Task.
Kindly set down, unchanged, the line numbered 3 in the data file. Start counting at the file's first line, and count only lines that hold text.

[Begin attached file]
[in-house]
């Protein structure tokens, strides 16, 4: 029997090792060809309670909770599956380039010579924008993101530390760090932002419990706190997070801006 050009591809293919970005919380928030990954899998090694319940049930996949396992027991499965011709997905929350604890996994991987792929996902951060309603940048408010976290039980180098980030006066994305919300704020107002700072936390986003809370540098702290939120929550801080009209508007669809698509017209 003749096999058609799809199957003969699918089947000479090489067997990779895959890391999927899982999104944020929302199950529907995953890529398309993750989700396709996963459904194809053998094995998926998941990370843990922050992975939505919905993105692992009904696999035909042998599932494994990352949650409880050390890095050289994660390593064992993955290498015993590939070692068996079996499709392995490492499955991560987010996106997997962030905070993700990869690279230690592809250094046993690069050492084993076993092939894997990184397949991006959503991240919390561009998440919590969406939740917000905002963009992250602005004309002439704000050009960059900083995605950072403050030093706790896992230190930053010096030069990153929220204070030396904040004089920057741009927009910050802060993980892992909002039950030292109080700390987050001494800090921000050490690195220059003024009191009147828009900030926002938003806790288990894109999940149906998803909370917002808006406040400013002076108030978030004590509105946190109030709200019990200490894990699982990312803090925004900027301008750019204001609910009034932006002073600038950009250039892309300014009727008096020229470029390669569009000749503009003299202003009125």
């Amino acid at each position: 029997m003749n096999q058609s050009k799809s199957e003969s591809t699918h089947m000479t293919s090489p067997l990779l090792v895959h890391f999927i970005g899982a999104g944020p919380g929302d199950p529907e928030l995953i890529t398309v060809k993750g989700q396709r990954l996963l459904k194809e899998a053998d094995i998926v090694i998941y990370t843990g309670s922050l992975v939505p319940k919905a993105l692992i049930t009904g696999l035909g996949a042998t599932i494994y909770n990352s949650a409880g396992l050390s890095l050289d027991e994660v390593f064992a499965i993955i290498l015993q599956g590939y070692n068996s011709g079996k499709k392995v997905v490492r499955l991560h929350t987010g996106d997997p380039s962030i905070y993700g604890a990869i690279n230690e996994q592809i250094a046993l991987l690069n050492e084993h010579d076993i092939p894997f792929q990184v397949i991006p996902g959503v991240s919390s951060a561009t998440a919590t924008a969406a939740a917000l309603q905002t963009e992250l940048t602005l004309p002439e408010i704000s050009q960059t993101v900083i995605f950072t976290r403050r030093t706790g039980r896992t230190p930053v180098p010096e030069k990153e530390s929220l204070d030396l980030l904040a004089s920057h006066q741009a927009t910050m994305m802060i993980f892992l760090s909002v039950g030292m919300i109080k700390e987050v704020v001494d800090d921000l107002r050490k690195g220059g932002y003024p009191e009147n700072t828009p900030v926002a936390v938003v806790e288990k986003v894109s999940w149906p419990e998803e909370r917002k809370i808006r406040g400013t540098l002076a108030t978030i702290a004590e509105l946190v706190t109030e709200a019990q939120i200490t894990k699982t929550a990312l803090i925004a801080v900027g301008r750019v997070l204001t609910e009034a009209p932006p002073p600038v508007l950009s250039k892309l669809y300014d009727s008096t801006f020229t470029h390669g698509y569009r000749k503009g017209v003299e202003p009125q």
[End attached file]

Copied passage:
């Amino acid at each position: 029997m003749n096999q058609s050009k799809s199957e003969s591809t699918h089947m000479t293919s090489p067997l990779l090792v895959h890391f999927i970005g899982a999104g944020p919380g929302d199950p529907e928030l995953i890529t398309v060809k993750g989700q396709r990954l996963l459904k194809e899998a053998d094995i998926v090694i998941y990370t843990g309670s922050l992975v939505p319940k919905a993105l692992i049930t009904g696999l035909g996949a042998t599932i494994y909770n990352s949650a409880g396992l050390s890095l050289d027991e994660v390593f064992a499965i993955i290498l015993q599956g590939y070692n068996s011709g079996k499709k392995v997905v490492r499955l991560h929350t987010g996106d997997p380039s962030i905070y993700g604890a990869i690279n230690e996994q592809i250094a046993l991987l690069n050492e084993h010579d076993i092939p894997f792929q990184v397949i991006p996902g959503v991240s919390s951060a561009t998440a919590t924008a969406a939740a917000l309603q905002t963009e992250l940048t602005l004309p002439e408010i704000s050009q960059t993101v900083i995605f950072t976290r403050r030093t706790g039980r896992t230190p930053v180098p010096e030069k990153e530390s929220l204070d030396l980030l904040a004089s920057h006066q741009a927009t910050m994305m802060i993980f892992l760090s909002v039950g030292m919300i109080k700390e987050v704020v001494d800090d921000l107002r050490k690195g220059g932002y003024p009191e009147n700072t828009p900030v926002a936390v938003v806790e288990k986003v894109s999940w149906p419990e998803e909370r917002k809370i808006r406040g400013t540098l002076a108030t978030i702290a004590e509105l946190v706190t109030e709200a019990q939120i200490t894990k699982t929550a990312l803090i925004a801080v900027g301008r750019v997070l204001t609910e009034a009209p932006p002073p600038v508007l950009s250039k892309l669809y300014d009727s008096t801006f020229t470029h390669g698509y569009r000749k503009g017209v003299e202003p009125q």